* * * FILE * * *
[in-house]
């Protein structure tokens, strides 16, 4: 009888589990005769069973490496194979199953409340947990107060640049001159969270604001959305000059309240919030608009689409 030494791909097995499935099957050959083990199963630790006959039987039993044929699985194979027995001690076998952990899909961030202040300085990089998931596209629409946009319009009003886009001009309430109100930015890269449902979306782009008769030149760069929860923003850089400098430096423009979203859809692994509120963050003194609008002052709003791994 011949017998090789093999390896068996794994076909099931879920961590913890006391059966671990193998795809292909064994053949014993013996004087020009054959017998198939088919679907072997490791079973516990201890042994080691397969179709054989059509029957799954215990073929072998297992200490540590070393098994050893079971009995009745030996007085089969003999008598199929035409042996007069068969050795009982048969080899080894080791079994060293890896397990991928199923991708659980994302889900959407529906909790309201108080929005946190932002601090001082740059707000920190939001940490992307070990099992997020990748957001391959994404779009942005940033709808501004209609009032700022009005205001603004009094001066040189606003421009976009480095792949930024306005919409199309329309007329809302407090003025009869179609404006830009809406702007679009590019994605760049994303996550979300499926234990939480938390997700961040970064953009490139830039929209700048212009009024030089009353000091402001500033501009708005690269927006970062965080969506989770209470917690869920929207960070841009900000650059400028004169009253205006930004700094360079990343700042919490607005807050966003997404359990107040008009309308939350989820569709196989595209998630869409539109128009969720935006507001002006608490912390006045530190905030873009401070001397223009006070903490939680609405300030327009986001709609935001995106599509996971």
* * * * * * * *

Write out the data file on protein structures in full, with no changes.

[in-house]
């Protein structure tokens, strides 16, 4: 009888589990005769069973490496194979199953409340947990107060640049001159969270604001959305000059309240919030608009689409 030494791909097995499935099957050959083990199963630790006959039987039993044929699985194979027995001690076998952990899909961030202040300085990089998931596209629409946009319009009003886009001009309430109100930015890269449902979306782009008769030149760069929860923003850089400098430096423009979203859809692994509120963050003194609008002052709003791994 011949017998090789093999390896068996794994076909099931879920961590913890006391059966671990193998795809292909064994053949014993013996004087020009054959017998198939088919679907072997490791079973516990201890042994080691397969179709054989059509029957799954215990073929072998297992200490540590070393098994050893079971009995009745030996007085089969003999008598199929035409042996007069068969050795009982048969080899080894080791079994060293890896397990991928199923991708659980994302889900959407529906909790309201108080929005946190932002601090001082740059707000920190939001940490992307070990099992997020990748957001391959994404779009942005940033709808501004209609009032700022009005205001603004009094001066040189606003421009976009480095792949930024306005919409199309329309007329809302407090003025009869179609404006830009809406702007679009590019994605760049994303996550979300499926234990939480938390997700961040970064953009490139830039929209700048212009009024030089009353000091402001500033501009708005690269927006970062965080969506989770209470917690869920929207960070841009900000650059400028004169009253205006930004700094360079990343700042919490607005807050966003997404359990107040008009309308939350989820569709196989595209998630869409539109128009969720935006507001002006608490912390006045530190905030873009401070001397223009006070903490939680609405300030327009986001709609935001995106599509996971």